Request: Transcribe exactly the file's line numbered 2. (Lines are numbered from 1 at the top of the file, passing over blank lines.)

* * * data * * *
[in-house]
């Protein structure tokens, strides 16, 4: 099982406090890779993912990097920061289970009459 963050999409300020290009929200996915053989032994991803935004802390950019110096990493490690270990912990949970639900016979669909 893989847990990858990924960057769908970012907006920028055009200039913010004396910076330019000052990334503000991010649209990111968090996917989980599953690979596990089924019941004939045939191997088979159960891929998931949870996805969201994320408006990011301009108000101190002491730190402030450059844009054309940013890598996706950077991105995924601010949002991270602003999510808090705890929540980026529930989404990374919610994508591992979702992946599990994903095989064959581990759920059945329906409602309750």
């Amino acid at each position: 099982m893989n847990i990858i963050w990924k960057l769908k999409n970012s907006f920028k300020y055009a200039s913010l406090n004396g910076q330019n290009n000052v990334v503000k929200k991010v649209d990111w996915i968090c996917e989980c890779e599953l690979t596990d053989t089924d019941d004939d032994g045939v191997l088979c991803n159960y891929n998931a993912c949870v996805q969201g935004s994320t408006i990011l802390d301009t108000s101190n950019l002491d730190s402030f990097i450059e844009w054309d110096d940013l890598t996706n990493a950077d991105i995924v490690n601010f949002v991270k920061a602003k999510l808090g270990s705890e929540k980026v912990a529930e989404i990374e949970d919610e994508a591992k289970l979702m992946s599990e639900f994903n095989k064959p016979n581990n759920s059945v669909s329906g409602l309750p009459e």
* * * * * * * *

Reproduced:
């Protein structure tokens, strides 16, 4: 099982406090890779993912990097920061289970009459 963050999409300020290009929200996915053989032994991803935004802390950019110096990493490690270990912990949970639900016979669909 893989847990990858990924960057769908970012907006920028055009200039913010004396910076330019000052990334503000991010649209990111968090996917989980599953690979596990089924019941004939045939191997088979159960891929998931949870996805969201994320408006990011301009108000101190002491730190402030450059844009054309940013890598996706950077991105995924601010949002991270602003999510808090705890929540980026529930989404990374919610994508591992979702992946599990994903095989064959581990759920059945329906409602309750």